Entering adulthood, I came to celebrate my mixed ethnic heritage, and I have been empowered by what I learned in the margins. Disillusioned by the double discourse of multiculturalism, haunted by the voices of ghosts that destabilized my sense of belonging with their constant whispers of where are you from, and politicized by post-colonial and feminist theory, I discovered the term/concept/condition/experience called ‘diaspora.’ Without a deep investigation into the academic and theoretical explorations of this slippery and messy word, it spoke directly to my deepest desires to root while asserting my route—to reference the great text by Paul Gilroy.2 The re-telling of one’s migration story is a validating process of diasporic transcription, one of thousands that account for really being here, but also there…and there too. As so much of my living and thinking have been informed by a diaspora experience as a personal and professional interrogation, I am infinitely grateful for the opportunity to realize RELATIONS: Diaspora and Painting. With this exhibition, our hope was that we might explore and gain insight into the complex, multiple, constantly evolving, and syncretic meanings of diaspora—along with its conditions and experiences—through painting, from a diversity of artist’s perspectives, methodologies, and aesthetic languages. The wide spectrum of productive interpretations and relations that bring about a diasporic consciousness remain unfixed, providing an expanded notion of identity and belonging in a world of advanced globalization and migration.

The word ‘diaspora’ is taken from the Greek, diaspeirein, which means to ‘disperse.’ More precisely, from dia ‘across’ and speirein ‘scatter.’3 As many scholars claim, the earliest academic discussions of diaspora were grounded in the concept of a ‘homeland’ and, moreover, a longing for and desire to return to that homeland. Furthermore, scholars were pre-occupied with identifying a paradigmatic case, or a few cases, that would become the reference for the term. As Rogers Brubaker writes, the “paradigmatic case was, of course, the Jewish diaspora; some dictionary definitions of diaspora, until recently, did not simply illustrate but defined the word with reference to that case.”4 The centrality of this reference later branched out to include the Armenian and Greek diasporas. Historian George Shepperson introduced the idea of the African diaspora as early as 1966, and in 1976, John Armstrong threw the term ‘mobilized diasporas’ or ‘trading diaspora’ into the mix, which would include Chinese, Indians, Lebanese, Baltic Germans, and the Hausa of Nigeria.5 Diasporans have been defined as those forcibly displaced from their countries of origin and include exiles, refugees, asylum seekers, and survivors of the slave trade. But diasporans also uproot themselves in pursuit of education, land, and business or career opportunities. From the 1960s onwards, the idea of diaspora became mostly associated with the first generation of people who settle in the ‘new’ country, who develop the ability to skillfully negotiate its cultural terrains but stay emotionally connected to the homeland, forming communities with others who share the same ethno-diasporic heritage.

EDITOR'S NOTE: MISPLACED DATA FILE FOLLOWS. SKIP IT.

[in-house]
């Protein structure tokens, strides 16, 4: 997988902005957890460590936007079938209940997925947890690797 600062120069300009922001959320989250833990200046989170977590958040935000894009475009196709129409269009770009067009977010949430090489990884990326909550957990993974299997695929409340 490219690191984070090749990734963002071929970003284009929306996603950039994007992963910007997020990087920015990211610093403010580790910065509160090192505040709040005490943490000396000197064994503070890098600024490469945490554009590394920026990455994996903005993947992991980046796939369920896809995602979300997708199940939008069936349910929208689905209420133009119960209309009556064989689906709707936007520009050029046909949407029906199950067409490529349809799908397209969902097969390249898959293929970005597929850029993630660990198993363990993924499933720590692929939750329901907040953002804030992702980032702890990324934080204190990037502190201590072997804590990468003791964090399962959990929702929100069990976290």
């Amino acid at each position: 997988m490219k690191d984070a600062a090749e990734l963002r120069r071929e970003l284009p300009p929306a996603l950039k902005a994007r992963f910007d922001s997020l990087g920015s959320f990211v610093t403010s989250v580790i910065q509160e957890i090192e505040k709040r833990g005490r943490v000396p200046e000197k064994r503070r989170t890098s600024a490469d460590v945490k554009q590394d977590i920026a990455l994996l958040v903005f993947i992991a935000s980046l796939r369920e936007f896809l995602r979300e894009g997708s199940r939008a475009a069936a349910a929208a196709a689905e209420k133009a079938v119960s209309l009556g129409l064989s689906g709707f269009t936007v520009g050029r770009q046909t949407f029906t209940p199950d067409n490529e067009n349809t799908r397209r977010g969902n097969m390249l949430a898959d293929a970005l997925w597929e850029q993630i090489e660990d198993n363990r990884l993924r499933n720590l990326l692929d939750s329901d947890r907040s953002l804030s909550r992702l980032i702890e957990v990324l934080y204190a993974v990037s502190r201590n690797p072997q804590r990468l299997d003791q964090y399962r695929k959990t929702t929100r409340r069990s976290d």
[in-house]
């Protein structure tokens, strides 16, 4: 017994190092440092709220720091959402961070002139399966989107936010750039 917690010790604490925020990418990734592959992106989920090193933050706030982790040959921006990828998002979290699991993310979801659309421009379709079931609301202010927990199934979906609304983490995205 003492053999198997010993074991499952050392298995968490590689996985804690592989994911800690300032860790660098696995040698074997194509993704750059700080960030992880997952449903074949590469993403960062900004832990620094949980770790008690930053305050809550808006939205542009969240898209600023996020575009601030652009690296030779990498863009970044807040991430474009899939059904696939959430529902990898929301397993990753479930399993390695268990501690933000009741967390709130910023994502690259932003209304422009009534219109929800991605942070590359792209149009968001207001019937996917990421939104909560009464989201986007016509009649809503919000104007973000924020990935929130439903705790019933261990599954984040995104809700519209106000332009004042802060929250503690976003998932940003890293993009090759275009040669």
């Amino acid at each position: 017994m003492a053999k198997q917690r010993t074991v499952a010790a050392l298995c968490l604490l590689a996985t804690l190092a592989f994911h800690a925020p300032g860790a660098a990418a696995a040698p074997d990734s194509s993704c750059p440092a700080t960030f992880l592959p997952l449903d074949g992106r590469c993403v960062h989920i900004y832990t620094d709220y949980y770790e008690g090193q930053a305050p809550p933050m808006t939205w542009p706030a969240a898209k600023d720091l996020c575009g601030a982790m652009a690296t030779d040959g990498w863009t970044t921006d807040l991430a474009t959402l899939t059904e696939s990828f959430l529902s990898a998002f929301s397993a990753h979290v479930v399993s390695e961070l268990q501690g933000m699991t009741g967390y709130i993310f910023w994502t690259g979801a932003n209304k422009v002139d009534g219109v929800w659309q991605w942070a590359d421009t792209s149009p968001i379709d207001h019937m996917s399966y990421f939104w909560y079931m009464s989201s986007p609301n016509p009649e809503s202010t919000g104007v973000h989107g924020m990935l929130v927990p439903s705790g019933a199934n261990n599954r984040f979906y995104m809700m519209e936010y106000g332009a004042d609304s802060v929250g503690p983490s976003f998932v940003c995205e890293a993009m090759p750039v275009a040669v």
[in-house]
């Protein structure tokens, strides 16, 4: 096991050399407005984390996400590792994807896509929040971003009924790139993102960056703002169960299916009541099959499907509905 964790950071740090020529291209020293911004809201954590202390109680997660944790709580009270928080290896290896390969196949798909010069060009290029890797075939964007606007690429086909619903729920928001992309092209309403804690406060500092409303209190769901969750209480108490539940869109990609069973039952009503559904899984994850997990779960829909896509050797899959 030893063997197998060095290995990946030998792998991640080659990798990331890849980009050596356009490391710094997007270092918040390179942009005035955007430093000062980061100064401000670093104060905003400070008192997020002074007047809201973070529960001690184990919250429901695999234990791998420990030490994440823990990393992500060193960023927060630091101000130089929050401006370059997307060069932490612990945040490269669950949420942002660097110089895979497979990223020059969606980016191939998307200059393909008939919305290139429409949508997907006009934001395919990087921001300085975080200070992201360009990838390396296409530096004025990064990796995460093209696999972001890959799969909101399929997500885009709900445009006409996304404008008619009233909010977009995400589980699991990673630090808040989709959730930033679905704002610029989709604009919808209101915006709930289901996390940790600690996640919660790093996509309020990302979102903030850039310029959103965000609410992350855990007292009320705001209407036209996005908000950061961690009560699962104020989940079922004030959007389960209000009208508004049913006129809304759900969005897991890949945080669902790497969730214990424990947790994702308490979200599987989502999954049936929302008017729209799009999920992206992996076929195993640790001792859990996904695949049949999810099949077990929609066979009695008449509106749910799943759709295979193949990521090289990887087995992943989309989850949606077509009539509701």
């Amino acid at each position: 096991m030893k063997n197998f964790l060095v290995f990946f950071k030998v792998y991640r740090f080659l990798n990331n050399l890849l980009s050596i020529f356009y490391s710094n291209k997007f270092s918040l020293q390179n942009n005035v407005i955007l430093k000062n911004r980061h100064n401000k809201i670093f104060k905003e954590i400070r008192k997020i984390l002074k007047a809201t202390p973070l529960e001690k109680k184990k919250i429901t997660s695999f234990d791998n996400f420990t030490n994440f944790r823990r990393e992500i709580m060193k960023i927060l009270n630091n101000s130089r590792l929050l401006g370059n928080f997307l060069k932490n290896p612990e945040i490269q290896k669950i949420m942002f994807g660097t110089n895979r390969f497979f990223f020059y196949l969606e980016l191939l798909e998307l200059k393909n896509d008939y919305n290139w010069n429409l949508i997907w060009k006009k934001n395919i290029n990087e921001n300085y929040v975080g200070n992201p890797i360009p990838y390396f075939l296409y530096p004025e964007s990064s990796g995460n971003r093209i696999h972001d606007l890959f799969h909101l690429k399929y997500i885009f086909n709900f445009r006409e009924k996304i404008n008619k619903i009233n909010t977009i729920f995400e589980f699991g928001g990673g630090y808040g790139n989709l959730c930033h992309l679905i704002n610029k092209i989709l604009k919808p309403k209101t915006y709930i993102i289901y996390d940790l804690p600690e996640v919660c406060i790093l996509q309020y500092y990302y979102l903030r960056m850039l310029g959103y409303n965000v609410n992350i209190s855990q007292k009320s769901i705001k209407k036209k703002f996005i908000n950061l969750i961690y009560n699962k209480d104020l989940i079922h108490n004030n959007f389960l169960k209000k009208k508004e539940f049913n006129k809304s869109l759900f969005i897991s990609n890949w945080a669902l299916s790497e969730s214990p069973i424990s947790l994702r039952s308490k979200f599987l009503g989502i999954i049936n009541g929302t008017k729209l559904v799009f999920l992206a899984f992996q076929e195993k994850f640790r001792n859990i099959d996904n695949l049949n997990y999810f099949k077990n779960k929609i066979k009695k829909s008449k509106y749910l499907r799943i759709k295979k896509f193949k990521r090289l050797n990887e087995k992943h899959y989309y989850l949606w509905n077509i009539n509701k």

By 1990, Stuart Hall complicated this definition by, first of all, asserting that the idea of a homeland can “neither be fulfilled nor requited,” but also that diasporic identities can be defined: